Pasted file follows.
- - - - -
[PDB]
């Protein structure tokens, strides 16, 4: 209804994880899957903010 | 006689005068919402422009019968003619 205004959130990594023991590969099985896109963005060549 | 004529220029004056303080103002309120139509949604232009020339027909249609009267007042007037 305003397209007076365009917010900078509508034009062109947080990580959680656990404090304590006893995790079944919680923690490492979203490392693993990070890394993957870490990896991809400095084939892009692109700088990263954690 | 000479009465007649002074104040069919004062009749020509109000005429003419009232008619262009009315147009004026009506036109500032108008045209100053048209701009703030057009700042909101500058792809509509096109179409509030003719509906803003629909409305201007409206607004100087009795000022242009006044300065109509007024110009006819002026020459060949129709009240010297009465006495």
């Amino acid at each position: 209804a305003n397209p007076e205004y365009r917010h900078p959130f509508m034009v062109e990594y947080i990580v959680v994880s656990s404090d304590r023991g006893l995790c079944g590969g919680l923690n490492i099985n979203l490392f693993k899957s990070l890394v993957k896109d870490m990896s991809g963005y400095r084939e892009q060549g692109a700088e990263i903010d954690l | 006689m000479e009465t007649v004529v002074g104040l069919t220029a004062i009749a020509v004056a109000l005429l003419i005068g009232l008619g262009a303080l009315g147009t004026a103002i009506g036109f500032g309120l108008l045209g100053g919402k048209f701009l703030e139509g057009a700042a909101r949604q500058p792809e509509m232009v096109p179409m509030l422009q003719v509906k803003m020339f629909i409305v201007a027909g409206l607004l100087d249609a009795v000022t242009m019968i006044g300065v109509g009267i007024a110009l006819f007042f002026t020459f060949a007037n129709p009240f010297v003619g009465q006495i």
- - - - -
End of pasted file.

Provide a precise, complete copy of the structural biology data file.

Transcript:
[PDB]
């Protein structure tokens, strides 16, 4: 209804994880899957903010 | 006689005068919402422009019968003619 205004959130990594023991590969099985896109963005060549 | 004529220029004056303080103002309120139509949604232009020339027909249609009267007042007037 305003397209007076365009917010900078509508034009062109947080990580959680656990404090304590006893995790079944919680923690490492979203490392693993990070890394993957870490990896991809400095084939892009692109700088990263954690 | 000479009465007649002074104040069919004062009749020509109000005429003419009232008619262009009315147009004026009506036109500032108008045209100053048209701009703030057009700042909101500058792809509509096109179409509030003719509906803003629909409305201007409206607004100087009795000022242009006044300065109509007024110009006819002026020459060949129709009240010297009465006495």
């Amino acid at each position: 209804a305003n397209p007076e205004y365009r917010h900078p959130f509508m034009v062109e990594y947080i990580v959680v994880s656990s404090d304590r023991g006893l995790c079944g590969g919680l923690n490492i099985n979203l490392f693993k899957s990070l890394v993957k896109d870490m990896s991809g963005y400095r084939e892009q060549g692109a700088e990263i903010d954690l | 006689m000479e009465t007649v004529v002074g104040l069919t220029a004062i009749a020509v004056a109000l005429l003419i005068g009232l008619g262009a303080l009315g147009t004026a103002i009506g036109f500032g309120l108008l045209g100053g919402k048209f701009l703030e139509g057009a700042a909101r949604q500058p792809e509509m232009v096109p179409m509030l422009q003719v509906k803003m020339f629909i409305v201007a027909g409206l607004l100087d249609a009795v000022t242009m019968i006044g300065v109509g009267i007024a110009l006819f007042f002026t020459f060949a007037n129709p009240f010297v003619g009465q006495i």